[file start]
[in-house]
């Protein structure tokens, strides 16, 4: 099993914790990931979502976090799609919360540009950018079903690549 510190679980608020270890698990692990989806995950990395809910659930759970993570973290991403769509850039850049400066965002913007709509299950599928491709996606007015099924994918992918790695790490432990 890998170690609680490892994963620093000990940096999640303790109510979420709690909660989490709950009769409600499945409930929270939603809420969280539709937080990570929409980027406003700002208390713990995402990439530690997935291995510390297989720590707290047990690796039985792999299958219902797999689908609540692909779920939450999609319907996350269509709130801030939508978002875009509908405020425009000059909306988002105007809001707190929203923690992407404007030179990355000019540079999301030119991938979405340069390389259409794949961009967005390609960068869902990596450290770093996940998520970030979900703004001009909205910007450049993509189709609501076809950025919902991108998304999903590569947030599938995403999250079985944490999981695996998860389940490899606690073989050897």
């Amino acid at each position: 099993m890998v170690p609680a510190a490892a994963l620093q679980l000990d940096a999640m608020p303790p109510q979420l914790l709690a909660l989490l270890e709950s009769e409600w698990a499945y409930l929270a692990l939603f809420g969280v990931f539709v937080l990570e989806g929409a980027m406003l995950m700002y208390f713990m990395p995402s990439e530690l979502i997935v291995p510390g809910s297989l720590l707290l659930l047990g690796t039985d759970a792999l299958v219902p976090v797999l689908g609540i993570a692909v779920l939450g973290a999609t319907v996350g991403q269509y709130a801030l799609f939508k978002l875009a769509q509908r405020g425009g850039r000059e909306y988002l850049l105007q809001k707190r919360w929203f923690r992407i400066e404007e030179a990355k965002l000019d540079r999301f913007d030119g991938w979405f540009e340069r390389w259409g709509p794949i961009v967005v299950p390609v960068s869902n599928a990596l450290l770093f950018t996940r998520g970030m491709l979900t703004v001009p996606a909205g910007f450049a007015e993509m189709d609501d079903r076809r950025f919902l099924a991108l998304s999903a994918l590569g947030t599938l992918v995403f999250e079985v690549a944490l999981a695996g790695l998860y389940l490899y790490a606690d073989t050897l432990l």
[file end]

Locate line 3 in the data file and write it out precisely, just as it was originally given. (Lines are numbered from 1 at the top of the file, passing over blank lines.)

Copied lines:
């Amino acid at each position: 099993m890998v170690p609680a510190a490892a994963l620093q679980l000990d940096a999640m608020p303790p109510q979420l914790l709690a909660l989490l270890e709950s009769e409600w698990a499945y409930l929270a692990l939603f809420g969280v990931f539709v937080l990570e989806g929409a980027m406003l995950m700002y208390f713990m990395p995402s990439e530690l979502i997935v291995p510390g809910s297989l720590l707290l659930l047990g690796t039985d759970a792999l299958v219902p976090v797999l689908g609540i993570a692909v779920l939450g973290a999609t319907v996350g991403q269509y709130a801030l799609f939508k978002l875009a769509q509908r405020g425009g850039r000059e909306y988002l850049l105007q809001k707190r919360w929203f923690r992407i400066e404007e030179a990355k965002l000019d540079r999301f913007d030119g991938w979405f540009e340069r390389w259409g709509p794949i961009v967005v299950p390609v960068s869902n599928a990596l450290l770093f950018t996940r998520g970030m491709l979900t703004v001009p996606a909205g910007f450049a007015e993509m189709d609501d079903r076809r950025f919902l099924a991108l998304s999903a994918l590569g947030t599938l992918v995403f999250e079985v690549a944490l999981a695996g790695l998860y389940l490899y790490a606690d073989t050897l432990l």